Kick-Ass. 117 mins. R. Directed by Matthew Vaughn. Written by Jane Goldman & Matthew Vaughn. Starring Aaron Johnson, Christopher Mintz-Plasse, Chloe Grace Moretz, Mark Strong, and Nicolas Cage.
As the comic book/graphic novel film genre has grown in popularity over the years, audiences have been treated to almost every kind of iteration: from big-budget tentpoles (Spider-Man, The Dark Knight) to Oscar-baiting dramas (Road to Perdition) to gothic horror (From Hell) and even hipster, ironic comedies (Ghost World). But if you think you'd seen it all - rest assured, because Kick-Ass certainly lives up to its title, and delivers a fresh and clever take on superheroes that proves immensely entertaining and easily rewatchable. Others (especially here in Chicago - Ebert, Phillips) have labeled the movie irresponsible, immature, sick, twisted, and gratutitously violent. To a degree - they're right. Kick-Ass is all of those things. And that's exactly why you should see it.
I've always wanted to do a movie about someone trying to be a superhero in the real world, with no powers, no money, and armed only with a pressing need to preserve justice and save others. Turns out the characters in Kick-Ass have the same idea. Newcomer (and Brit - doing a flawless American accent) Aaron Johnson stars as Dave Lizewski, an unremarkable high schooler and comic book geek, but just a normal kid - no more or less cooler than anyone else. At lunch with his friends (including the always-welcome Clark Duke, last seen in Hot Tub Time Machine) one day, he floats the idea of someone donning a costume and fighting crime for real. They laugh, but Dave finds himself smitten with the idea, and he proceeds to do just that, taking the moniker of Kick-Ass. When Dave becomes an Internet sensation after one fight that he just barely survives, his feats inspire two other crimefighters to come out of hiding - the father-daughter team of Damon and Mindy Macready (Nicolas Cage and Chloe Grace Moretz). This proves to be a real headache for the big bad guy who basically runs New York City (Sherlock Holmes' Mark Strong), and it all builds to a violent showdown, that tests the limits of everyone's "powers."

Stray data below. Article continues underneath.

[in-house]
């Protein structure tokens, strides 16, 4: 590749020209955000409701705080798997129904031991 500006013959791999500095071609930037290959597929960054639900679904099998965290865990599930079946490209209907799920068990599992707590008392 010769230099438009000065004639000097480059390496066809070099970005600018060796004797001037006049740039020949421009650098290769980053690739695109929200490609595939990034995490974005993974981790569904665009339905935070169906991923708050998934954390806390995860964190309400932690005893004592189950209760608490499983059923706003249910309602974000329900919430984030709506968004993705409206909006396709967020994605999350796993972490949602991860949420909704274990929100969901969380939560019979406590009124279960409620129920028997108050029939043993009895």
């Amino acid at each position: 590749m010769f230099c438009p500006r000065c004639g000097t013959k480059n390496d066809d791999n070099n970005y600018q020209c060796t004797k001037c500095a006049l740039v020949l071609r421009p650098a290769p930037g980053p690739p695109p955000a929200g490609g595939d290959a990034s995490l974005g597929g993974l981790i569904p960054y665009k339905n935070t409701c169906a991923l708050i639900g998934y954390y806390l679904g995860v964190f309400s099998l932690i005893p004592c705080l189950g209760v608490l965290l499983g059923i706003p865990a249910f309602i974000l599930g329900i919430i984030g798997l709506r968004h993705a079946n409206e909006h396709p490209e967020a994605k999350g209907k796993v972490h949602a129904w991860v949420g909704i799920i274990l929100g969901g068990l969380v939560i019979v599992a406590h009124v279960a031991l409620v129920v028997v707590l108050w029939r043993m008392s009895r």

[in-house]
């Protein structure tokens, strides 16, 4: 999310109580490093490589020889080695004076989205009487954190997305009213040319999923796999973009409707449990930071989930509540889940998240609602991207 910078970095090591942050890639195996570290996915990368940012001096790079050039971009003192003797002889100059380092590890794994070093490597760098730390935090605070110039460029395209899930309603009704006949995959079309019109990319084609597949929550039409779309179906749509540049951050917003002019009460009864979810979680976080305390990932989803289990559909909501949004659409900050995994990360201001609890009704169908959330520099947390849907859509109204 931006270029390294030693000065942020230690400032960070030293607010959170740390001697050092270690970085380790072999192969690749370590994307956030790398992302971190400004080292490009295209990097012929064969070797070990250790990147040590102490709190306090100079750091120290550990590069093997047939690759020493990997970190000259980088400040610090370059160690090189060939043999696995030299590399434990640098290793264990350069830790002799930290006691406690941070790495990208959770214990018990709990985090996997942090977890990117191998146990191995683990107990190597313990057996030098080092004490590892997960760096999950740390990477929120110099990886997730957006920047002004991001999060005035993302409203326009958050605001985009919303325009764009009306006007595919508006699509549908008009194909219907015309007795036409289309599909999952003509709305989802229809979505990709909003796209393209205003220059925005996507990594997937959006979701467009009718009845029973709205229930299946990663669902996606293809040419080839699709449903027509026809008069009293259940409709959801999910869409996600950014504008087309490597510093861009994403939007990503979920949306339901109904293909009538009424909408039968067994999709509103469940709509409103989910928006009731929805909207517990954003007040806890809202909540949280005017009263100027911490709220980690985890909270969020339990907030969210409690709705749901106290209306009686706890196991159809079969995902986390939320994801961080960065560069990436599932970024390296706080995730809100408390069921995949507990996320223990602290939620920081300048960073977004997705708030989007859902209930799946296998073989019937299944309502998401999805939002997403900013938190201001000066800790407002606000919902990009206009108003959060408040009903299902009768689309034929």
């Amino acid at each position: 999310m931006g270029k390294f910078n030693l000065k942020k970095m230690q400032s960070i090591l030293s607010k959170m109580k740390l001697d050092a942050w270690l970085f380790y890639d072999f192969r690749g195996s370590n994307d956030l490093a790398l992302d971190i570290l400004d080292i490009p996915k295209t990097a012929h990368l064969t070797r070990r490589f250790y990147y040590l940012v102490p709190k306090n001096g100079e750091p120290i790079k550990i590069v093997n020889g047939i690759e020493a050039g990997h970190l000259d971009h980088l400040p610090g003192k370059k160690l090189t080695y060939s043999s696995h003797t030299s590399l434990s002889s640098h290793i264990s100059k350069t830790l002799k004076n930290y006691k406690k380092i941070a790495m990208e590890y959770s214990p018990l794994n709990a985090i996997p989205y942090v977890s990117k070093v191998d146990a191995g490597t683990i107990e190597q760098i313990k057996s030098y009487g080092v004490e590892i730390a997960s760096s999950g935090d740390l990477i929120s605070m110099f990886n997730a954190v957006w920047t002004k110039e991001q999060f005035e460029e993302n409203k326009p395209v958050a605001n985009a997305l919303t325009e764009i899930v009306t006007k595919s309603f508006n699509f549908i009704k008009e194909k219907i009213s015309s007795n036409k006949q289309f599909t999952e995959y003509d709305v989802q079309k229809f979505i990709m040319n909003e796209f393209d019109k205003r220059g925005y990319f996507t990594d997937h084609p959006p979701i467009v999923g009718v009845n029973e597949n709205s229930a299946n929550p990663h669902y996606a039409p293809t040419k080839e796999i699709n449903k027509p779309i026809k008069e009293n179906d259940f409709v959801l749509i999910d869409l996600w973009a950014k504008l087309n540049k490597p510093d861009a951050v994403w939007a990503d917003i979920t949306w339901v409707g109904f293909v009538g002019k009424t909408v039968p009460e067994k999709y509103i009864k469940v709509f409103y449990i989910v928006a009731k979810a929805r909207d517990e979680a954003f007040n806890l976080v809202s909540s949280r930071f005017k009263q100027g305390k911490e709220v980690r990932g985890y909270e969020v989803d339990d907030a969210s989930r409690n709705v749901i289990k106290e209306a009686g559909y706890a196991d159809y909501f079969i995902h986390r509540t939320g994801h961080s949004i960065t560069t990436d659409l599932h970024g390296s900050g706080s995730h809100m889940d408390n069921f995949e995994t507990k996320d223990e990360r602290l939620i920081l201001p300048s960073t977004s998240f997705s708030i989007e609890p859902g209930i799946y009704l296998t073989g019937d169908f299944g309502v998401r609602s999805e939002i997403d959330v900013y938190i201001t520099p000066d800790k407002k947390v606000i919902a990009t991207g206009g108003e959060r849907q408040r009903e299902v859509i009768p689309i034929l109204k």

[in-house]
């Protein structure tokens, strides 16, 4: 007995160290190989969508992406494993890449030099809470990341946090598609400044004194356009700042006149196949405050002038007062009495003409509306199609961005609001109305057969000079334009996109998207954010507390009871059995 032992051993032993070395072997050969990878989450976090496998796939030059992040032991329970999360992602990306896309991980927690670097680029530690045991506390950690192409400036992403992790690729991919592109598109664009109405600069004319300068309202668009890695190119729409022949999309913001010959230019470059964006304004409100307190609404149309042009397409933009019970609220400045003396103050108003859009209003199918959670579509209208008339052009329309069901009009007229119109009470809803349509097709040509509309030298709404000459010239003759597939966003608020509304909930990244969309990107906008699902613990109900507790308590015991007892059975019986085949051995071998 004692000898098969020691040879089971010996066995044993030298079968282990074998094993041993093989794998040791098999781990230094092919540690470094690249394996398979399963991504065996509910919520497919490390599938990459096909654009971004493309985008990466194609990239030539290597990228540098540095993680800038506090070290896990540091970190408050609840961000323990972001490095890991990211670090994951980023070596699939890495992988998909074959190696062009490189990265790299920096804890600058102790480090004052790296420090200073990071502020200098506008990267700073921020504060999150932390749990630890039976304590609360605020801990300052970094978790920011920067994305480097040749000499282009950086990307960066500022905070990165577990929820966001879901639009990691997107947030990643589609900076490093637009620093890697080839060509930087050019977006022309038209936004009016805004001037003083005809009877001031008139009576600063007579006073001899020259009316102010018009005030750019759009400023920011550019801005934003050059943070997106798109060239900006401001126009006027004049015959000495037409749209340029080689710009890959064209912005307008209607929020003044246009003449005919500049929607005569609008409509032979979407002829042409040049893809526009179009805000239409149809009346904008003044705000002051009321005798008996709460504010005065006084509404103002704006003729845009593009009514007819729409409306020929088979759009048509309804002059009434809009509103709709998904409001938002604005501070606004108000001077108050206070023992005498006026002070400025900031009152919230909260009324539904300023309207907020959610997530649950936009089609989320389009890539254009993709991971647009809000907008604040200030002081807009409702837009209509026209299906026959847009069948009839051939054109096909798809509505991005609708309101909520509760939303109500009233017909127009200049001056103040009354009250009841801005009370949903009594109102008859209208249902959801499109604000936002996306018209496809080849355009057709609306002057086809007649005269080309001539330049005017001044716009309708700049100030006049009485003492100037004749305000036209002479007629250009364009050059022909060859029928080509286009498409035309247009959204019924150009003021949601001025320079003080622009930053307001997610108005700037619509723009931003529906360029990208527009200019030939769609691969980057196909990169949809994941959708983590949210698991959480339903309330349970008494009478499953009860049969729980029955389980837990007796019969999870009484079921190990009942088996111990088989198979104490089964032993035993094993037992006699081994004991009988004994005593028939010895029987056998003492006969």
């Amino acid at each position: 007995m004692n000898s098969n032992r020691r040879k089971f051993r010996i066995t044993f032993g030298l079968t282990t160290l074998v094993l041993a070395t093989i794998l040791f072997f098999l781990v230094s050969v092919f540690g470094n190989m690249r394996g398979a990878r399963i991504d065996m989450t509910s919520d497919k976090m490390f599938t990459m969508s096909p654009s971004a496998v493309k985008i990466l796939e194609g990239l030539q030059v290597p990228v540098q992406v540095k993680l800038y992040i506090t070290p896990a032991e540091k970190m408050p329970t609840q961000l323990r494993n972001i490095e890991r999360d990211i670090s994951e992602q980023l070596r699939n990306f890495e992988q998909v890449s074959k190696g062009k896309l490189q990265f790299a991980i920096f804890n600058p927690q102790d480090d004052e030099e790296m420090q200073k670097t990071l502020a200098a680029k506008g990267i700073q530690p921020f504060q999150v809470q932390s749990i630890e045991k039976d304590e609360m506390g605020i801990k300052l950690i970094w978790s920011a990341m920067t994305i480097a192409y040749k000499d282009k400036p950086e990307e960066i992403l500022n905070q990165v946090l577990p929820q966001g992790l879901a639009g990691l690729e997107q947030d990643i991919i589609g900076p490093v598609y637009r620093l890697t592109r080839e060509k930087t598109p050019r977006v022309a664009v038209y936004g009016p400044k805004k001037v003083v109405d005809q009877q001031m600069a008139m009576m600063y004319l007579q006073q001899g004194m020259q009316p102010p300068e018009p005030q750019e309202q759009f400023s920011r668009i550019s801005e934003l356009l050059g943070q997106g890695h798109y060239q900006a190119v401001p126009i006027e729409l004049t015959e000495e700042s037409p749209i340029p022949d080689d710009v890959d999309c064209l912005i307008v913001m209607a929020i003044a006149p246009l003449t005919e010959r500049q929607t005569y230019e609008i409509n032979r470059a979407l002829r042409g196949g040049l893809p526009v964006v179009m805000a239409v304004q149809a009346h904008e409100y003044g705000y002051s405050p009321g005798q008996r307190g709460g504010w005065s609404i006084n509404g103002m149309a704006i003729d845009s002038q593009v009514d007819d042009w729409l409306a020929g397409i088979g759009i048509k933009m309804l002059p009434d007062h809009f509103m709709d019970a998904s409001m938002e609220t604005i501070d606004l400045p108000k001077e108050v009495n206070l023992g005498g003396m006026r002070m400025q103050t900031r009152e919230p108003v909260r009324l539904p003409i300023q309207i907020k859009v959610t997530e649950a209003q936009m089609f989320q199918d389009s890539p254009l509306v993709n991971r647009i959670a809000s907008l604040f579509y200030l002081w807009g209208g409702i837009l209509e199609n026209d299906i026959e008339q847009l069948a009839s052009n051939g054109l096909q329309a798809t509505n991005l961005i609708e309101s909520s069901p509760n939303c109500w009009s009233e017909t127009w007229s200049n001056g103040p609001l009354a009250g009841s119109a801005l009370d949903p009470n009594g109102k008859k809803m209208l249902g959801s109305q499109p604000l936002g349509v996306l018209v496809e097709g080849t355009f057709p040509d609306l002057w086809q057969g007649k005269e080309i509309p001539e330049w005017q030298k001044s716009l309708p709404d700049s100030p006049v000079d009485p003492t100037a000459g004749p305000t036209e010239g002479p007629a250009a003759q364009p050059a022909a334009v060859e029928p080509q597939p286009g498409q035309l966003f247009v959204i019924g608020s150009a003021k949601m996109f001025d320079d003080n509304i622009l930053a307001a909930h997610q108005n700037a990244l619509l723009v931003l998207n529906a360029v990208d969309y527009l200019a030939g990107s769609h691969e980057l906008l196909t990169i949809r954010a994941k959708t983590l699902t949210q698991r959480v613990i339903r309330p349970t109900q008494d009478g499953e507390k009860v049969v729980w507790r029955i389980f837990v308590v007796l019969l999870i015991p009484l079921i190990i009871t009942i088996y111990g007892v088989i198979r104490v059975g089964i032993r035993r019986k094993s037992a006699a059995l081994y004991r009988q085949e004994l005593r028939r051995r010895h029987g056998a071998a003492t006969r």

There are several remarkable things about the movie, but I was most taken with how the movie subtlely and gradually develops from a tongue-in-cheek comedy at first to a rip-roaring action thrill ride by movie's end. Kick-Ass parodies the comic book genre, and then manages to honor it, giving us a perfect example of what these movies can achieve. Director and co-writer Matthew Vaughn basically gets to have his cake and eat it too. Though his past movies have been hit and miss for me (Layer Cake, Stardust), Kick-Ass is almost consistently great. The action scenes are kinetic and exciting, and apart from a snoozy middle section that just seems to be running in place, the movie moves along at a rapid clip. It's also one of the rare films, especially for comic book flicks, where the build-up pays off and the last third of its running time is the best part.
You've probably already heard about the character of Hit Girl - that's Mindy Macready's costumed superhero - and with good reason. She is the breakout character in the movie. She's only 11-years old, and she can lay waste to a room full of 20 grown men in a flash. She's got the mouth of a sailor and can really wield a knife. Boy, can she wield a knife. She's played by Moretz, who was Joseph Gordon Levitt's annoying little sister in (500) Days of Summer. Well, she's not annoying here. Hit Girl is a blast, and when the movie ramps up and switches its focus from lead character Kick-Ass to supporting character Hit Girl (a rare but welcome development), the results are gripping and totally satsifying.
The relationship between Mindy/Hit Girl and her father, Damon/Big Daddy (Cage) really sealed the deal for me with this movie. We first see them in an open field, with Cage firing a gun at her (while wearing a bulletproof vest) as a means of training. She whines about getting ice cream - he says fine, as long as she takes a bullet two more times. The tone is perfect - it's a unique relationship, and Cage does a masterful job of conveying the paternal love, mental imbalance, and need for revenge that fuels his Big Daddy character. Even if you're not a fan of comic book movies, Cage and Moretz make this worth seeing. The Hit Girl/Big Daddy story arc is very remnisicent of Luc Besson's 1994 film, The Professional (with a young Natalie Portman), only Kick-Ass is a little more, well, kick-ass.
Is it perfect? No. The middle sags, the relationship between Dave and his high school sweetie (Lindsy Fonseca) is clumsy - she thinks he's gay for no real reason for a good portion of the movie, and the use of music is kind of distracting. But you won't care by the end. Kick-Ass earns its stripes. It's funny and original, with great action, some deft acting and an awesome climax, and it's the first movie of 2010 that, while not exactly a "must see," definitely falls into the category of "should see." I'm anxiously awaiting the sequel - Hot Shit. Let's see the filmmakers get away with the MPAA on that one.